Tick Tock

A fine day at the north fork of the Nooksak River, near Glacier, WA. HW found a bunch of fossils here during our recent exploration of the area. Mount Baker looms in the distance. It’s one of the youngest volcanic peaks in the Cascade range. Unambiguous evidence dates the last eruption here at about 6,600 years ago. The entire watershed is a major source of fresh water for the state, and for the generation of hydroelectric power which accounts for about 65% of the state’s electrical output. The more famous Mt. St. Helens on the Pacific Ring of Fire is the only volcano in the Cascade Range with a more active thermal crater than Mt. Baker. When I was a student in the Geoscience program at Wisconsin (early ’80s), I traveled out West for a summer field course and was fortunate to visit Mt. St. Helens a year or more after it erupted in May, 1980. The explosion removed most of the north face of the mountain. I’d never before observed that scale of destruction by a natural force, truly jaw dropping. When we were in Portland recently with friends, the four of us drove north to spend a few hours at the St. Helens visitor center. Watching the time-lapse video of the eruption brought back a lot of memories of my first trip there. Measured in geologic time, though, it was like a blink-of-an-eye ago.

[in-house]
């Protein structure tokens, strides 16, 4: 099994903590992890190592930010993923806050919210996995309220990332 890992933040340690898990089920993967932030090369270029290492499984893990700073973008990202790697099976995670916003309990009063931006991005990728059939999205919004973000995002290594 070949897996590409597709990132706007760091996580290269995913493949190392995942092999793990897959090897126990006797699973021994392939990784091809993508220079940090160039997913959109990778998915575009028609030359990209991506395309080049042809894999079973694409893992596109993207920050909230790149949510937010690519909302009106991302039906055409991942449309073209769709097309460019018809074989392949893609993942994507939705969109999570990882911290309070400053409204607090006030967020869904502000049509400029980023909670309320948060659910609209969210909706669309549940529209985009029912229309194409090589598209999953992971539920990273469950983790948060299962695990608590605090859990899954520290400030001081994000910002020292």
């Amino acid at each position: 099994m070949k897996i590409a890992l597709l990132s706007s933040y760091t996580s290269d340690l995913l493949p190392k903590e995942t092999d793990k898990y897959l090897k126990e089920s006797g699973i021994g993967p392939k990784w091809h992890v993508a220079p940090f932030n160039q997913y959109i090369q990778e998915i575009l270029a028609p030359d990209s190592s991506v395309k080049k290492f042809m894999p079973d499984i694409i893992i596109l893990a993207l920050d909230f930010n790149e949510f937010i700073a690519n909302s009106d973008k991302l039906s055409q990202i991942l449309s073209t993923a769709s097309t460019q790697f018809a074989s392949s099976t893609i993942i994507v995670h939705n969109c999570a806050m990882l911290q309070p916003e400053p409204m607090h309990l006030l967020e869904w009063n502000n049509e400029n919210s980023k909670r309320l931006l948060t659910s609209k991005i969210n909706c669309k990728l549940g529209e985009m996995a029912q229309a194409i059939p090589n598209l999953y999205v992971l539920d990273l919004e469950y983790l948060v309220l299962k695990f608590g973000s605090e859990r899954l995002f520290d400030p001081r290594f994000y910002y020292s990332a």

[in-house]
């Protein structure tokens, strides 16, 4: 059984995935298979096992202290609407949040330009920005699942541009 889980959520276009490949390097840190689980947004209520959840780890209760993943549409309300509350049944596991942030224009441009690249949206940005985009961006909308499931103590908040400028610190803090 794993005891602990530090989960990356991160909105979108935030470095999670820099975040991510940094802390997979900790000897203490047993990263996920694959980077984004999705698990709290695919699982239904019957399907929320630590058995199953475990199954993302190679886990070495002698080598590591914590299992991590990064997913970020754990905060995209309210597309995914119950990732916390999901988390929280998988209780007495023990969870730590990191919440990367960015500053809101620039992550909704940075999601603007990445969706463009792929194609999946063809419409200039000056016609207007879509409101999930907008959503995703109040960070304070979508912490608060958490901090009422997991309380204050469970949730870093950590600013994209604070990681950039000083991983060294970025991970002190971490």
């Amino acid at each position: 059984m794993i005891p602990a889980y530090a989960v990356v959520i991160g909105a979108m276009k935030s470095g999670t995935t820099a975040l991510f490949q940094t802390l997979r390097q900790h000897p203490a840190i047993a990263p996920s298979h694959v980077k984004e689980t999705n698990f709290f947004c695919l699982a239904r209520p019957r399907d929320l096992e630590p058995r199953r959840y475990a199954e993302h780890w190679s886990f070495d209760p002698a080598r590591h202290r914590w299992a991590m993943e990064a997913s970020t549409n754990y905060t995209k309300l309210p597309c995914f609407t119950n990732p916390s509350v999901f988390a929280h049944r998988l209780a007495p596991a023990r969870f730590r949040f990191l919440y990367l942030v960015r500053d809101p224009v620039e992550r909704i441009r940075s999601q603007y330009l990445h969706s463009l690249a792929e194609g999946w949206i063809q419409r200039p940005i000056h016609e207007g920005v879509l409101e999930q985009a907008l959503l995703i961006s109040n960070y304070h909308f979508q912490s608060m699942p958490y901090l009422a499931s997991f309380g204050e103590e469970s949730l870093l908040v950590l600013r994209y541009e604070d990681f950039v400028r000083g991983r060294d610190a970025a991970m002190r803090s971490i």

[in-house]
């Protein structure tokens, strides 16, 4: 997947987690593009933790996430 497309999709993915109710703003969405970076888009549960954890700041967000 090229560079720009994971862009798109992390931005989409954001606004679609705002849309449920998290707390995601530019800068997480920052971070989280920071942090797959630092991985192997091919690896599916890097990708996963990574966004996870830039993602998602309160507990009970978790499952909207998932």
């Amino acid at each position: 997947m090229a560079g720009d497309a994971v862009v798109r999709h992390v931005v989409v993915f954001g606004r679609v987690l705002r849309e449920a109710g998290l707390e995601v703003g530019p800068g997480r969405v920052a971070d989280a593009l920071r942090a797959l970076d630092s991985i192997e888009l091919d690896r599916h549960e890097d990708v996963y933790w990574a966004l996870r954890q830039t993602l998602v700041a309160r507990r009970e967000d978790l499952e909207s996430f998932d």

Will Mt. Baker erupt in the near future? Probably. In 1860, travelers aboard a steamboat headed to Victoria, BC reported seeing plumes of smoke rising from one of the craters on Mt. Baker, and there was a scare in 1975 and another in 2007. But none of those rumblings led to a full on eruption like was seen at Mt. St. Helens. But it’s probably just a matter of time. I’ll be thankful not to be standing this close the day it happens.